We receive questions almost weekly from fellow swingers asking how to combat jealousy in their relationships. They’ll ask things like, “I’m worried about my partner seeing me with someone else because I don’t want him/her to get jealous.” Or even, “I became really jealous during this particular interaction, and I want to work through it so that I don’t feel it again.” We totally understand why people have a negative reaction to their partner’s or their own feelings of jealousy. It’s far from a pleasant emotion, and it can quickly spiral into feelings of self-consciousness, anger, or resentment. However, jealousy can also be a positive thing, a catalyst for increased sexual desire or intensity with your partner.
My Experience with Jealousy
To illustrate my point, allow me to explain a situation we found ourselves in recently: We met a couple while traveling for a meet and greet event. We clicked almost instantly and thoroughly enjoyed our time with them (albeit asexual at the time). They then traveled to spend more time with us at our home. The wife, a beautiful older woman, was quite taken by Brian, which she made obvious in text messages to both of us before their arrival as well as her interactions with him in person. When the four of us would talk, she would direct her eye contact, the body of her direction, etc. toward Brian and Brian alone. Brian told me he didn’t notice this but trust me, as a woman, it’s something you notice!
I was not bothered by her attention toward Brian. I actually found it quite flattering. I kept thinking to myself, “I am one lucky woman to have such a sexy man.” I reveled in the energy she was providing him because it felt quite erotic in nature and excited me. That energy is something that has fueled many swaps for me personally. Sure, it’s hot to hook up with someone’s good-looking hubby, but it’s far more enticing to me to see Brian pleasuring a lovely lady. All night, I drank in that sexual energy and hoped it would carry into the bedroom.
The Energy Shift
When clothes came off, however, my mood shifted quickly. The wife focused every ounce of energy on Brian, and he reciprocated. For the first time during our entire swinging journey, I felt like I was watching from the outside, unable to get in. I would try to interact somehow, to make a joke to her or to remark on something sexy they were doing. I even brushed her arm, only to then brush Brian’s arm. Still, I received what at the time felt like an icy response. I was confused. And in all honesty, I was jealous! I was shocked by this since, for our entire time in the lifestyle, I had prided myself on feeling absolutely zero jealousy.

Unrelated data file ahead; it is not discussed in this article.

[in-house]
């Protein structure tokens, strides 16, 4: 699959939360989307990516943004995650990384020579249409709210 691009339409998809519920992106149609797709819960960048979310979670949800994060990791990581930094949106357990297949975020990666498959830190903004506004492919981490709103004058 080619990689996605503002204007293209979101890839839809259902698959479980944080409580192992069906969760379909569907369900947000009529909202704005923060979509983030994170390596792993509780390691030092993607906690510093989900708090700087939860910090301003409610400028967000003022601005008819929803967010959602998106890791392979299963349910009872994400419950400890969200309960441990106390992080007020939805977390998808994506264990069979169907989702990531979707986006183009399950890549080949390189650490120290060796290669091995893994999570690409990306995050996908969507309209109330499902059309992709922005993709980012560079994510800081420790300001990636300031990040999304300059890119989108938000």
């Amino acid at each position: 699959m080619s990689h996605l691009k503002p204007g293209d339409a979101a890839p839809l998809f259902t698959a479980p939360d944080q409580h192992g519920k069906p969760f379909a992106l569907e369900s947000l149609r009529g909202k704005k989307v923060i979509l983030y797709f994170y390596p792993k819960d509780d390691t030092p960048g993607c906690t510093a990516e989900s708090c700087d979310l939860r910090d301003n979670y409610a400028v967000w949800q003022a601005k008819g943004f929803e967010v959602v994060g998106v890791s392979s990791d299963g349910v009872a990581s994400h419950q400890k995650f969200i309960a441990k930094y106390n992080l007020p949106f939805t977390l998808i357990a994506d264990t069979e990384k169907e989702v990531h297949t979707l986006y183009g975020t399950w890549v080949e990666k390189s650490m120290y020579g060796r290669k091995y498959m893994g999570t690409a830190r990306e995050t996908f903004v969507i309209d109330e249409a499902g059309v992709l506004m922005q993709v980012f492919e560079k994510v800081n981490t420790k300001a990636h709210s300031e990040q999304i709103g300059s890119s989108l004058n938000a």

Brian soon picked up on my feelings of unease, and gracefully ended the interaction before getting a chance to experience the wife fully. I felt a mixture of embarrassment and anger in that moment. I didn’t want to feel these things! That wasn’t me! Now, in that moment, I had a choice: I could either get upset and place blame, or I could examine my feelings.
Luckily, I knew something very important about jealousy — that it’s a secondary emotion and can always be attributed to an underlying reason. I took several days to sit with my thoughts and, still now, I feel I am examining them closely to understand what led to these feelings. The conclusion I came to is that I felt slighted in that moment. I didn’t feel self-conscious, I wasn’t angry that Brian was enjoying himself thoroughly and I, of course, was not concerned that he would be more sexually attracted to the wife. It was more about respect. Based on my previous experiences in the lifestyle and what I personally do to make all parties comfortable during an interaction, I felt that my personal desires and comfortability were not seriously considered.
In reality, nobody was trying to disrespect me. Quite the contrary — I am confident (now looking at it from a logical rather than emotional stance) that all parties involved care about me and would not purposefully make me feel rebuffed. So then the question became, what could have been done to avoid the negative feelings I experienced? I have decided now that separate room play is probably best for situations where Brian and the wife want to focus solely on each other. Being removed from that energy transfer is a better arrangement for me. Also, I need to communicate this need in the future: the need for interaction with me, checking in with me, and allowing me to touch and correspond with Brian during our playtime in the same room.
Learning From These Feelings
In short, jealousy is really normal. Even more importantly, it can be very constructive if viewed in the right light. From this particular interaction, I learned things about myself and my style of play, as well as how to more productively interact with others the next time we find ourselves in a similar situation. But that only happened because I didn’t allow the jealousy to fester or, worse yet, to cause resentment for my partner. I will likely experience some form of jealousy again, and I feel well-equipped to take a step back and understand how it can positively impact me as a nonmonogamous person.